When you think of hit and run accidents do you imagine a vehicle speeding through a red light, striking a pedestrian, and zooming off? There are hit and runs where someone is bodily injured, but it is more likely to be someone hitting a parked car and driving off.
You have probably broken something, or even clogged a toilet, at some time and slunk away. No one wants to fess up. Maybe there were no witnesses. It’s a natural response to conflict, punishment, or negative experiences to want to flee. It is also highly illegal.
More than 1 hit and run accident occurs every minute in the U.S.
20% of pedestrian deaths in the last 10 years were caused by hit and runs.
What is a hit and run?
Hit and runs include any accident where a vehicle hits a person, object, or vehicle and the driver knowingly leaves the scene without providing their information. There is an exception for property and vehicular accidents if no one is around. If you leave your information and file a police report, it’s not a hit and run—even though you leave the scene.
Most states consider an accident a hit and run even if the accident does not occur on a road or highway. 69% of hit and run claims involved parked cars, Allstate reported in 2010. Given the increase in accidents overall, this number has undoubtedly gone up since then.
Do not leave an accident scene!
Like parents tell children, hiding what you did will get you in more trouble. A hit and run may not be your fault. However, leaving the scene of the accident can be a crime itself. Leaving the scene can lead to extra or increased charges, points on your record, fines, suspended licenses, and even jail time. In addition, penalties could include getting special SR-22 insurance. That’s the same insurance associated with DUI’s. SR-22 insurance is very expensive and required for 1 to 10 years.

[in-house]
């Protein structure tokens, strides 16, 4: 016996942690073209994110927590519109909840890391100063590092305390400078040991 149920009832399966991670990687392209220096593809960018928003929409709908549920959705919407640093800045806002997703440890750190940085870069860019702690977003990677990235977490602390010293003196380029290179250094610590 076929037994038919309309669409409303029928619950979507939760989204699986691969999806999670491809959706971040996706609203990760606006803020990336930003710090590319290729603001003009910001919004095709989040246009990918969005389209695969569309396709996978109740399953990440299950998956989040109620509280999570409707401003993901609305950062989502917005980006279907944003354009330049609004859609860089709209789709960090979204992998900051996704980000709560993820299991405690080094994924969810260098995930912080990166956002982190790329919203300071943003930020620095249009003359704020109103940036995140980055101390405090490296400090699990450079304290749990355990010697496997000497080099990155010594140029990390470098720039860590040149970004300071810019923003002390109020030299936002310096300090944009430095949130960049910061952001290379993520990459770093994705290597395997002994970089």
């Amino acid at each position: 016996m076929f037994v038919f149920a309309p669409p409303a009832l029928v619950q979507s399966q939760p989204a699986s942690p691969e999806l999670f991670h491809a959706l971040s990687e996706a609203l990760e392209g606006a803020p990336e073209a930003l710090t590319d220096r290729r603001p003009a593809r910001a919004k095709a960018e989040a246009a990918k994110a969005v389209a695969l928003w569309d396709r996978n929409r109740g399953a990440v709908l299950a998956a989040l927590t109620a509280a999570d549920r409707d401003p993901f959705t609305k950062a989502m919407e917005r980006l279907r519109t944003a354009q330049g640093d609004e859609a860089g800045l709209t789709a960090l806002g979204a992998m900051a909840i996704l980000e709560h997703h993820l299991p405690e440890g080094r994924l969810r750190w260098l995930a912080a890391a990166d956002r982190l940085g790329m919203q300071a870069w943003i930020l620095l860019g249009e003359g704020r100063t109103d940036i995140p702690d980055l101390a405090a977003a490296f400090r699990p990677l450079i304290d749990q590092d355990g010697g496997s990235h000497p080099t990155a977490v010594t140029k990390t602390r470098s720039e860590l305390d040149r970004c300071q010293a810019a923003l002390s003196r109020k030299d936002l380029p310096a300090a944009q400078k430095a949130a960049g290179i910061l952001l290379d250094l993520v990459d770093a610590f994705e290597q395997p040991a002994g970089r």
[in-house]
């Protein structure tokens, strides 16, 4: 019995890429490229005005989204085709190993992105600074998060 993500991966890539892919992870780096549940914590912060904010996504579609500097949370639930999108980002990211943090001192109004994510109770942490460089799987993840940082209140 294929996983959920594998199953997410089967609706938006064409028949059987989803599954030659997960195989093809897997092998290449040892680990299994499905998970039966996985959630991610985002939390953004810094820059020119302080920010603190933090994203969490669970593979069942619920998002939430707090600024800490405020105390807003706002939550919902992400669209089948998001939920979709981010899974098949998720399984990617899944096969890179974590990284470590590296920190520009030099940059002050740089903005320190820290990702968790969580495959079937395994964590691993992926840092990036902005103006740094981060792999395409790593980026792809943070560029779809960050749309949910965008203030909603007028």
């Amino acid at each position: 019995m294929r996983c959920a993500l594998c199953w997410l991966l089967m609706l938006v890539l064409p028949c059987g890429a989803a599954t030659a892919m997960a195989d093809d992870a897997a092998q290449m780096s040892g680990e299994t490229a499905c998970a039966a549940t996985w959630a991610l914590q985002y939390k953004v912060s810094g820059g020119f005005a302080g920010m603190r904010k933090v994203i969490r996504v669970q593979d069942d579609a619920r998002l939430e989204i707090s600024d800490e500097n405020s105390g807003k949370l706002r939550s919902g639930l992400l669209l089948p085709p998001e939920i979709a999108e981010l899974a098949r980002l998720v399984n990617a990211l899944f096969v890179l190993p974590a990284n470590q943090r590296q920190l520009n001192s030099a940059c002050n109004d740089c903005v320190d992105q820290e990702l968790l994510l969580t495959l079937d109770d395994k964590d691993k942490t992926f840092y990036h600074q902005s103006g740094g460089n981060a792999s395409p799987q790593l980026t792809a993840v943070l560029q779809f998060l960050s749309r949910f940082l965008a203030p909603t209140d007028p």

What to do if the accident only involves another vehicle or property damage.
Accidentally scrape another car in the parking lot? If you cause any damage to a property or vehicle:
- Stop and assess the damage.
- See if you can find the owner nearby.
- Take photos of the damage and scene.
- Vehicle: Note the license plate, make, and model of the vehicle.
Property: Take down the address or location and maybe a few notes on the description.
- Affix a note with your information to the damaged object. Leave your name, phone number and/or email address, and license plate number.
- File a police report.
- You may also want to file a report with your insurance.
You are legally required to stop and help if you hit someone
It can happen to anyone. You are driving along and suddenly someone steps into the street. Or, you spill coffee on your lap and don't notice the bicyclist who just turned into the roadway in front of you. It is a terrifying scenario. But, if it happens, stay calm and handle the situation.
If you are involved in an accident with a person, stay on the scene. Wait for the police. If there are evident injuries call 9-1-1 for help. When involved in an accident, failure to act that results in increased injury to the victim can lead to harsher charges, including vehicular manslaughter. If you are the cause of injury, you have a duty to rescue or help the person if safely able.